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Are My Sperm Still Squirming?

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Anonymous asks:

I am 18 years old, and I am scared to touch my sperm. And when I do masturbate, I feel like I'm spreading it everywhere. If I even ejaculate or touch something with sperm on my hand, I am scared to death to touch it. Even 2 days later I feel like if I touch the spot I'll have sperm on me. I am miserable because I can't even masturbate, nor do I even enjoy having a wet dream. Can I really spread sperm or get it on me after touching something in two days, or will the sperm be dead?

Ruthie replies:

Jack,

Thanks for sending in your question! Although you've asked about the lifespan of sperm outside your body (and anyone else's), I would like to spend a little time addressing your fear of touching your sperm, too. That's a really important concern, because I want you to be able to be happy and comfortable with all of the natural, normal aspects of your body. That includes making and ejaculating sperm! You absolutely deserve to have a life where you're not afraid of your sperm, so that you can enjoy masturbating, wet dreams, and any other types of pleasurable sexual activity that you may pursue.

First, let's talk a little bit about what sperm are. Sperm are tiny, single-celled organisms produced in your testicles. They're so tiny that you need a microscope to see them. Each sperm has two primary visible parts: a head and a tail. They have no faces, mouths, eyes, ears, thoughts, feelings or other human characteristics, even though sperm combine with ova (female egg cells) to form a fetus. Sperm hang out in your testes until they eventually die and reabsorb into your body, or they are ejaculated out of your body in semen. Only a tiny portion of the volume your ejaculate is sperm; most of your semen is just liquid and nutrients for sperm to live and swim in. Men who have had a vasectomy (a sterilization surgery that keeps sperm from leaving the body during ejaculation) are often surprised to discover that they are unable to see or feel any difference between semen containing sperm and their new semen with no sperm.

Sperm are harmless by themselves. While the fluid part of semen can contain diseases, and sperm can combine with an egg cell to make a woman pregnant, there is nothing dangerous about sperm cells on their own. You cannot catch a disease from your own semen, as your semen can only have diseases in it that you already have. Thus, if you are healthy, then your semen is also disease free.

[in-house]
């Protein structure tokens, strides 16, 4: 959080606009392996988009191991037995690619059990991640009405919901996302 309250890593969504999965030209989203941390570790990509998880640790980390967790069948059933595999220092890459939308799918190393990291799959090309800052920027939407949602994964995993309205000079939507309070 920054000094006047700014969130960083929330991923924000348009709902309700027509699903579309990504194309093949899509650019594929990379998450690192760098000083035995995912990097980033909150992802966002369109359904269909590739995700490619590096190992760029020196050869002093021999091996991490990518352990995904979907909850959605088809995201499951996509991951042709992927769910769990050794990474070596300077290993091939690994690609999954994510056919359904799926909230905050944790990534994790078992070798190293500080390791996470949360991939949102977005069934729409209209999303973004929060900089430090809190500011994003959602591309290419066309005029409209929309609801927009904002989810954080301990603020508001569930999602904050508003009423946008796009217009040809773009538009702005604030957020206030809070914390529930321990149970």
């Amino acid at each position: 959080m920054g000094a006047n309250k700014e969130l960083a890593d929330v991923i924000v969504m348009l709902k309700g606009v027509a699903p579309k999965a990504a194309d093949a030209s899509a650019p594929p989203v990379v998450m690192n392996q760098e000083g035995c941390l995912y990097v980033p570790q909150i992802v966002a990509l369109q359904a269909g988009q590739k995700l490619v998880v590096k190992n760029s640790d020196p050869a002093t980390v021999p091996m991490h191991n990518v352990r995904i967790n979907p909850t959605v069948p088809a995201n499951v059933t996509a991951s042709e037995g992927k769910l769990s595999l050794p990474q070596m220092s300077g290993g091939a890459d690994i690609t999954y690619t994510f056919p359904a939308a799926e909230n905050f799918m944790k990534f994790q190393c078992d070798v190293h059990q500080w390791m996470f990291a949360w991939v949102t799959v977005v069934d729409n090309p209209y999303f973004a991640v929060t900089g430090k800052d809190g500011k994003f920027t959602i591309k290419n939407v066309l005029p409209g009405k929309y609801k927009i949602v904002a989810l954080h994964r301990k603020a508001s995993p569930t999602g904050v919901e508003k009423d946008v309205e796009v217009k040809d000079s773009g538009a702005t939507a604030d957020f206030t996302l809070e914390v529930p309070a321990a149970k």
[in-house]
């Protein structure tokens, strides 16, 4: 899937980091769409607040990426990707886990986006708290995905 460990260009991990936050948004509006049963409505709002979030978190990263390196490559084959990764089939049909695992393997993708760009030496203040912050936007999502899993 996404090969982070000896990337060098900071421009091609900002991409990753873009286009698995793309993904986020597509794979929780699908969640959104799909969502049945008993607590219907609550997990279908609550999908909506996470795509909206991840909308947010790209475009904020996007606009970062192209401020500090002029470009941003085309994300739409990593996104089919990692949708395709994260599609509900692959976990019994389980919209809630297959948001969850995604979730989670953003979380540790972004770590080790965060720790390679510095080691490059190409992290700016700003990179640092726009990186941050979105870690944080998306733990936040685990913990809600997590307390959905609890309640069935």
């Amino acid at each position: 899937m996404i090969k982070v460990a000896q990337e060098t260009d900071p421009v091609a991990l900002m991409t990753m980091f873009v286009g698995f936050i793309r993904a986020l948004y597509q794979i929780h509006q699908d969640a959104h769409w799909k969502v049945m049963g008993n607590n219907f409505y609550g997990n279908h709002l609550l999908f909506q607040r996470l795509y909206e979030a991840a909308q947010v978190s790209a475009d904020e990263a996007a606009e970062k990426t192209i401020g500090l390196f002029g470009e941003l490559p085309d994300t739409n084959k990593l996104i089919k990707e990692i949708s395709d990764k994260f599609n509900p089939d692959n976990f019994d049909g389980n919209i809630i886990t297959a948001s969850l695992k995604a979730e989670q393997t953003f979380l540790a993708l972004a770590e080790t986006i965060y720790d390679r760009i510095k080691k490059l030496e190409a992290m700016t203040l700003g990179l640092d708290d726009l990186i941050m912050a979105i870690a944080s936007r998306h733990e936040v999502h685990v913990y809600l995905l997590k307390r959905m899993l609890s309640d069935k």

In fact, sperm are not only harmless but they are also very fragile little organisms. They can live nearly a week within the female reproductive system, but they die very quickly once they get dry in the air, are exposed to cleaning chemicals or change temperature too much. That means that when the semen dries out, the sperm inside are probably dead. According to Dr. Harms of the Mayo Clinic, sperm in semen exposed to the open air will usually die within a few hours. You can also kill sperm on your hands, clothes, or bedding by washing them in soap and water. If you have semen on your body and need a quick clean up, you can simply wipe it up with baby wipe or tissue so that the remaining semen dries quickly. The rest will probably dry in the trash long before you take out the garbage. Please note that soap, water, or air are not effective forms of birth control if semen has gotten in or on your partner's genitals! I'm just talking about sperm that is outside the body. If there are diseases in the semen they may be more resilient, depending on the disease. Hopefully this information will put you at ease about the longevity of your delicate little swimmers.

Now let's talk about your fear of touching your own sperm and spreading it around. On one hand, I can understand that the thought of millions of tiny, swimming organisms coming out of your body might be a bit off-putting. I'm also willing to bet that some people think that's a pretty neat miracle of nature, while others couldn't care less either way. However, I want to be sure that this isn't part of a larger problem. As I said above, your sperm are harmless and I hate to see you suffering because of your fear of contact with them. I hope that learning more about your sperm here has helped you to become less concerned. Because I don't know much about you or your situation, I also want to acknowledge that it's possible that this is just one of several fears that make you miserable, and learning more isn't helping. If your fears about sperm are similar to other fears (perhaps of bugs, germs, other body functions or similar things) that also impact your quality of life, please consider speaking to a health professional. There are many people who find themselves consumed by fear of things that are actually harmless, and the good news is that there are several effective treatments available. As I said above, you deserve to be able to enjoy your orgasms without fear or anxiety, or other negative feelings.

I'm including a few links below that can help you learn more about sperm and ejaculation. If you believe you might have a bigger issue with fears impacting your quality of life, take a look at the last link about anxiety disorders. There is no way for me to know if you have a disorder based on your question, but you can learn more about the topic there. Of course, there is nothing unhealthy about wondering about your sperm and wanting to learn more!

written 09 Feb 2010 . updated 09 Feb 2010

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